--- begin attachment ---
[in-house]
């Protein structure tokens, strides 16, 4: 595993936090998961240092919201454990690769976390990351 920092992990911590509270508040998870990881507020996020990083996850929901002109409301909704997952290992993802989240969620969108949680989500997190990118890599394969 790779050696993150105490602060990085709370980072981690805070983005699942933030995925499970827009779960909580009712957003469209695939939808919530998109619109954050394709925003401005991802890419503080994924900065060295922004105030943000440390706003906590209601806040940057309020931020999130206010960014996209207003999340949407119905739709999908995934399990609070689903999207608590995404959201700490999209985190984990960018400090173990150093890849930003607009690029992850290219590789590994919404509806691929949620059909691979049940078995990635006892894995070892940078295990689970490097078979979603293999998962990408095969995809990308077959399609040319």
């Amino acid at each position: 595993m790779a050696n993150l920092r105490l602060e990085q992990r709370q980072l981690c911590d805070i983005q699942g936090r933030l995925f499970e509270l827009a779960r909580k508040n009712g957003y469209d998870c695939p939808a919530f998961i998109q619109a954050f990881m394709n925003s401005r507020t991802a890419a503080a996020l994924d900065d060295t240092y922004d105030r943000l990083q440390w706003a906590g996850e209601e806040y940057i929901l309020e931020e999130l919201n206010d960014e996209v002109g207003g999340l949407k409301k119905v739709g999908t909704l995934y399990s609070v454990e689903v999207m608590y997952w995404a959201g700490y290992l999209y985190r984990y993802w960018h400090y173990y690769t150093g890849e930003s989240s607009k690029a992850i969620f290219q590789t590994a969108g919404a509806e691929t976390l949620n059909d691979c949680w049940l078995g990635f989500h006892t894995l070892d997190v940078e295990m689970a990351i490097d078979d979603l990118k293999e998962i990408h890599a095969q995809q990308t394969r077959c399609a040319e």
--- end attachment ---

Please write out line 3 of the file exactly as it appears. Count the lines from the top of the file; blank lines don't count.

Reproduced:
């Amino acid at each position: 595993m790779a050696n993150l920092r105490l602060e990085q992990r709370q980072l981690c911590d805070i983005q699942g936090r933030l995925f499970e509270l827009a779960r909580k508040n009712g957003y469209d998870c695939p939808a919530f998961i998109q619109a954050f990881m394709n925003s401005r507020t991802a890419a503080a996020l994924d900065d060295t240092y922004d105030r943000l990083q440390w706003a906590g996850e209601e806040y940057i929901l309020e931020e999130l919201n206010d960014e996209v002109g207003g999340l949407k409301k119905v739709g999908t909704l995934y399990s609070v454990e689903v999207m608590y997952w995404a959201g700490y290992l999209y985190r984990y993802w960018h400090y173990y690769t150093g890849e930003s989240s607009k690029a992850i969620f290219q590789t590994a969108g919404a509806e691929t976390l949620n059909d691979c949680w049940l078995g990635f989500h006892t894995l070892d997190v940078e295990m689970a990351i490097d078979d979603l990118k293999e998962i990408h890599a095969q995809q990308t394969r077959c399609a040319e």